•  

    Gold 


    Throughout history gold was used in decorating tombs and houses of worship on all continents. However, the first objects made of gold, dated 5 millenniums ago were discovered in Egypt. 


    British explorers Howard Carter and Lord Carnarvon in 1923 found the tomb of Tutankhamun filled with state of the art gold articles.

    In 1876 a notorious German treasure hunter discovered a huge number of different works of art made of pure gold in the ancient citadel of Mycenie located in the mid-eastern Peloponnese of Greece. 



    These beautiful objects of art were crafted by local artists in the middle of the 4th century B.C. Gold has always occurred in its pure form, not mixed with other metals. Because of it's color and durability, gold remains the favorite material for creating the most admirable objects of art and jewelry.


    Pure (100%) gold is too soft, and is usually mixed with other metal alloys (silver, copper, nickel and zinc) to make it stronger and more durable for jewelry. 

     

    What is a karat?
    The karat indicates the amount of pure gold in the metal. The higher the karat, the higher the percentage of pure gold in the metal. 

    Percentage of Pure Gold by Karatage

    24K18K14K10K
    24K
    100%
    18K
    75%
    14K
    58.3%
    10K
    41.6%

    Why is 18k gold more valuable than 14k gold?
    18k gold contains a higher (75%) percentage of pure gold than 14k gold (58.3%). 

    What kind of markings can be found on gold jewelry?

    You should see a marking such as '14k' or '18k' to indicate the karat, and you may sometimes also see the manufacturers registered trademark or the country of origin. 

     

    What is the difference between yellow, white, & rose gold?

    Pure gold (which is always yellow) is too soft for making jewelry. The metal alloys that are mixed with pure gold for strength can also modify the resulting color to produce different shades of yellow, white, and pink gold. White gold was originally developed to imitate platinum, and usually contains 25% nickel and zinc.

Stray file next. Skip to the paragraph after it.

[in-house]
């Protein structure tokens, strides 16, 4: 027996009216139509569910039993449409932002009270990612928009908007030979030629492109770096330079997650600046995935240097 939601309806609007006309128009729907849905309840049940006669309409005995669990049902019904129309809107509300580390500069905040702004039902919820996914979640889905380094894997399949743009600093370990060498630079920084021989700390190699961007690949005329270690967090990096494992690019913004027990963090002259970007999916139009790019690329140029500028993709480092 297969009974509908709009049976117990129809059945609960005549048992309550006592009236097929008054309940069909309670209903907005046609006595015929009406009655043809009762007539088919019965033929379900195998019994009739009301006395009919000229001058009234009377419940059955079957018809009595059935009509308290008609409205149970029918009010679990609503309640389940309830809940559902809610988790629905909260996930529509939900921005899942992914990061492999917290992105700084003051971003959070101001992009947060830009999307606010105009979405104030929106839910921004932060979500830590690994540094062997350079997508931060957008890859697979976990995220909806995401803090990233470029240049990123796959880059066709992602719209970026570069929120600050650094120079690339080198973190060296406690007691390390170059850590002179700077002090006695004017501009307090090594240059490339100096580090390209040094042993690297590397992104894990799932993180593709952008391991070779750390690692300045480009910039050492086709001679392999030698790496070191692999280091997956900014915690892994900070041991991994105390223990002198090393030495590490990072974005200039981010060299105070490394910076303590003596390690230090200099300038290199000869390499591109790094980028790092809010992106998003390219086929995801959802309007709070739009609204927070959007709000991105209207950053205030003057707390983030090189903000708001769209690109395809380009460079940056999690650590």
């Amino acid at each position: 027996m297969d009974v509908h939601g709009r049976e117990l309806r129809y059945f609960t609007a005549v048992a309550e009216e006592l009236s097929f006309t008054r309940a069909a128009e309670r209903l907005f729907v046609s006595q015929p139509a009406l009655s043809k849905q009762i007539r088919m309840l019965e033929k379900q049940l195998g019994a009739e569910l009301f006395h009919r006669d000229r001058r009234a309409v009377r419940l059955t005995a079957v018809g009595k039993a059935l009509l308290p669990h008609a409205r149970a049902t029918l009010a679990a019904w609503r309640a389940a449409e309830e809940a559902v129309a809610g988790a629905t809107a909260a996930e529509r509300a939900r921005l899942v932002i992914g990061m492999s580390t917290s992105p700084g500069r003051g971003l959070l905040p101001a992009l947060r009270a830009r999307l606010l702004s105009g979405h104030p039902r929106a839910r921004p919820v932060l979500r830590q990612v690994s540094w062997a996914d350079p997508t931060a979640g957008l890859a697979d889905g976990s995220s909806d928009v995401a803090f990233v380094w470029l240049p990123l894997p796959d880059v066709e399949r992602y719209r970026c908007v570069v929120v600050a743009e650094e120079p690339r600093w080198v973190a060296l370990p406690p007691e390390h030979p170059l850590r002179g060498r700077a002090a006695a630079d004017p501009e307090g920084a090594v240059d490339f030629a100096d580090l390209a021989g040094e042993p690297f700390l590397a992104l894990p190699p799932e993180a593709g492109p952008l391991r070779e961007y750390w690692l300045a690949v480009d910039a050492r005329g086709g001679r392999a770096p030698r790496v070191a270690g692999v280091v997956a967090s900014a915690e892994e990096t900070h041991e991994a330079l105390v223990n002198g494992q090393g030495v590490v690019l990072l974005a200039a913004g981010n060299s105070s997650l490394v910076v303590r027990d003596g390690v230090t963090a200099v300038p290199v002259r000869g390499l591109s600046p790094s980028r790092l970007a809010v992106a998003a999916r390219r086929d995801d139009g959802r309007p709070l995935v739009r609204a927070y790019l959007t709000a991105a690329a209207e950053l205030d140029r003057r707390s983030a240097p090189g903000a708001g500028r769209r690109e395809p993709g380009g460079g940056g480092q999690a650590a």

What other factors determine the value of a gold jewelry piece?

    There are many other factors that determine the value of a gold jewelry piece:

    Weight - gold is sold by weight - grams(gr) or pennyweights(pwt), the heavier the piece, the higher the gold content, therefore it is more expensive. 

    Design - designer jewelry is more expensive, especially if it is a one of a kind piece. 
    Finish - special finishes to the metal such as matte, or sand-blasted finish add to the cost of the gold jewelry piece.

     

    You could take good care of your jewelry by following a few simple steps:

  • Avoid contact with soap, perfume, cosmetics and hairspray.
  • Take chains and bracelets off at night, and store them flat to prevent them from breaking.
  • Use a gentle soft cloth to polish gold jewelry after wearing.
  •  

    Silver

    Silver has been known and used for thousands of years and was believed to have magical properties which could promote healing and bring good luck. In ancient times, silver was used for jewelry, ornaments, utensils, and as a substance that could be bartered for other goods and services. This belief that silver had an underlying "value" led eventually to its use as the basis for monetary systems such as that of the Roman Empire and as a means of paying for international trade.

    Silver is the most reflective and affordable of the precious metals. Its lower price permits bold, innovative looks. Sterling silver jewelry is often fashioned by top designers and can range in price from hundreds to thousands of dollars. Sterling silver is the standard of quality for jewelry containing 92.5% silver and 7.5% copper.

    • General - Sterling Silver
    • American - 925
    • European - 935
    • French - 800
    • Russian - 88 or 84